economy remains stable during that period, declining mortgage rates could support house
price growth.

9. Expected Moderate Decline
Economists generally predict that any potential home price decline will be modest. With the
current support from the housing shortage, inflationary trends, and well-capitalised
mortgage owners, a moderate single-digit decrease is more likely than a severe crash like
2008. Such a moderate decline should be less intimidating for Gravesend homeowners.

10. Potential for Renovation Costs Dropping
The demand for home improvement during the pandemic led to a surge of 41.9% in
construction materials in the two years after lockdown. However, in the last 12 months,
overall building costs have fallen by 1% (despite inflation). Some notable drops include
timber dropping 27.6% over the previous 12 months, although cement is up 13.7%. Price
reductions in new construction might lead to even more easing of renovation costs. The
trajectory of renovation costs will depend on the housing market and broader economic
conditions.

11. The Property Market Loop of Recovery
If home prices were to fall, it would likely be driven by weakened homebuyer demand
rather than an oversupply of homes. Such a decline would indicate an economic slowdown
or recession, prompting the Bank of England to respond with interest rate cuts. Lower
interest rates would subsequently reduce mortgage rates, giving homebuyers a boost in
affordability and ultimately contributing to the market’s recovery.

12. House Price Drops Only Affect You if You Sell
A decline in Gravesend home prices might psychologically impact homeowners, even
though it may not affect them directly if they do not plan to sell soon. House prices can only
affect you if you are moving. 96.54% of homeowners will still be in their homes in 12
months, so they won’t lose money if the property market dips. Price change only affects
those looking to buy and sell. Don’t be held hostage by market trends – know when to buy
and (just as importantly) when to sit tight.

13. Actual Value of Homeownership
The pandemic has brought heightened attention to the value of homes, with widespread
discussions on the housing market and price speculations. However, Gravesend
homeowners’ connection to their homes goes beyond financial considerations. It is often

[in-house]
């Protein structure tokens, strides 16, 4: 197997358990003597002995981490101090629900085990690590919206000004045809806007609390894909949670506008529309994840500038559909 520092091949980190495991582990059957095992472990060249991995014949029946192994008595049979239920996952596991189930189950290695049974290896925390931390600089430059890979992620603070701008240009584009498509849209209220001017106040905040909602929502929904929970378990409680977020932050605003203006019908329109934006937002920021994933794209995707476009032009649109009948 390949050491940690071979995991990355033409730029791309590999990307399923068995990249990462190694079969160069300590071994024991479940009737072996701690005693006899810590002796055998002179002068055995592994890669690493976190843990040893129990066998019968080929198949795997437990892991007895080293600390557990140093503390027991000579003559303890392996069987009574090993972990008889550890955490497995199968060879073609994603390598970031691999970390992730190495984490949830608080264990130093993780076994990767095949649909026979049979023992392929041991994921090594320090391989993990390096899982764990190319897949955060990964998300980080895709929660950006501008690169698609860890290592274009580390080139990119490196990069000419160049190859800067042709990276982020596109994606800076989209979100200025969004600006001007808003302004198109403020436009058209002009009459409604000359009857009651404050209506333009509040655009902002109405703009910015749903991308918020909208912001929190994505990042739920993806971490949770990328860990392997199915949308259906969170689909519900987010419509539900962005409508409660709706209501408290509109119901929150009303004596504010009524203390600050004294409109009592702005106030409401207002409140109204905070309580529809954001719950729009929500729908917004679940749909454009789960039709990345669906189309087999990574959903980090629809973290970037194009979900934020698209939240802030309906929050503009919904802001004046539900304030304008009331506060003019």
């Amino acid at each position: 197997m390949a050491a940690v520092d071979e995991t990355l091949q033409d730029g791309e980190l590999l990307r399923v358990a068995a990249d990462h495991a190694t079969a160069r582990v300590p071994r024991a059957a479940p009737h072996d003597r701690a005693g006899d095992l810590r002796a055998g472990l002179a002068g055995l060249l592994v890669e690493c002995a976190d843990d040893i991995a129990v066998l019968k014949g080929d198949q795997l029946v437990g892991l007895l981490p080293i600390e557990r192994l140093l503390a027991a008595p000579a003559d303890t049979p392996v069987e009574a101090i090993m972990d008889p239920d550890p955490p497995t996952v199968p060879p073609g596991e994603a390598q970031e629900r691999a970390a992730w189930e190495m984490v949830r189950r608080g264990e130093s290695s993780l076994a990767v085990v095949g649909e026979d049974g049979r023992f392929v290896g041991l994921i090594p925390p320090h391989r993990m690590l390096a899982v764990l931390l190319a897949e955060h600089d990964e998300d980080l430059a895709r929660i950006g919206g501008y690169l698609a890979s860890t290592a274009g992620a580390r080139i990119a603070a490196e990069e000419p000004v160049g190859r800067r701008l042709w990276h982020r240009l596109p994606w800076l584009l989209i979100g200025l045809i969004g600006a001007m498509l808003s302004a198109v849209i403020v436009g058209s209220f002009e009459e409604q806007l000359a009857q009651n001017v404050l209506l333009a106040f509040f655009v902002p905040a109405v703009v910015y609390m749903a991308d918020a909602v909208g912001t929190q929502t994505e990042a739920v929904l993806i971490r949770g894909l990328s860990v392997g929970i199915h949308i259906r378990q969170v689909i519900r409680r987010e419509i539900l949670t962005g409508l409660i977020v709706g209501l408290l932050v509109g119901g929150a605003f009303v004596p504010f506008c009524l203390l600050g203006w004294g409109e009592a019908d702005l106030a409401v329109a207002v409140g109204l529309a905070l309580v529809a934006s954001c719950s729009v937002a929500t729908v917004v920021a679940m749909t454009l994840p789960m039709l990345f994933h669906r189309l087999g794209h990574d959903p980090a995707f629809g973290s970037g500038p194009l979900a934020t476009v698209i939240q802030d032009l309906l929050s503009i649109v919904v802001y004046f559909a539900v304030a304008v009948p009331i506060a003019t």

rooted in the relationships shared with loved ones, the sense of community, the peace of
mind derived from home ownership, and the efforts invested in the property. The true value
of homeownership transcends mere monetary figures.

14. The Rarity of Prolonged Price Declines
Prolonged home price declines lasting five-plus years, especially those as severe as the early
mid-1990s-era housing bust, are infrequent. Throughout the last century, national home
prices have only declined occasionally and typically required unique combinations of events.
While recent price surges have led to speculation about a potential decline, numerous
market tailwinds and the reasons above should prevent a sharp plunge and potentially avert
any significant house price crash.

But What if Gravesend House Prices Do Drop?

Ignoring the 14 points mentioned above, let us see what a price reduction would mean for
Gravesend homeowners.

The peak of the property market (just before the Credit Crunch hit) in our local authority
area of Gravesham was September 2007, when the average value of a property was
£199,512.

The Gravesend property market bottomed out in March 2009 when Gravesend property
prices dropped to £158,469 (a drop of 20.5%).

Today, the average property in Gravesend and the local authority area stands at £341,354.
So, if Gravesend house prices dropped by 10% (to £307,218), they would only return to the
levels that were achieved in Gravesend in September 2021 … and nobody was complaining
about those!

Now, don’t get me wrong, if house prices drop by 10%, a tiny percentage of homeowners
(2.83% of all homeowners that have bought in the last two years) will be in negative equity.
However, that is only an issue if they decide to sell the property, and as we all know,
homeownership is a long-term thing, and most of those who would have negative equity
will probably be on five-year fixed-rate low-rate mortgages.

But what if Gravesend house prices dropped by the same percentage (20.5% as mentioned
above) as they did in the global financial crash in 2008? If that were the case, Gravesend
house prices would return to the house price levels achieved in January 2017 (although the
number of people in negative equity would increase slightly).

As Gravesend homeowners face uncertainty regarding potential house price drops, it is
crucial to recognise the various factors that support the housing market’s resilience. While
economic conditions can fluctuate, history has shown that housing values tend to
appreciate over the long term.

Gravesend homeowners can take comfort in the differences between the 2023 market and
the 2008 housing bubble, including stronger equity positions and a more regulated lending
environment.

As we navigate through market cycles, Gravesend homeowners should remain focused on
their long-term goals, the strength of the job market, and the true value that their homes
bring beyond monetary considerations. By acknowledging these factors, Gravesend
homeowners can confidently approach potential price declines and adapt to the market.

These are my thoughts, what are yours?

Maxine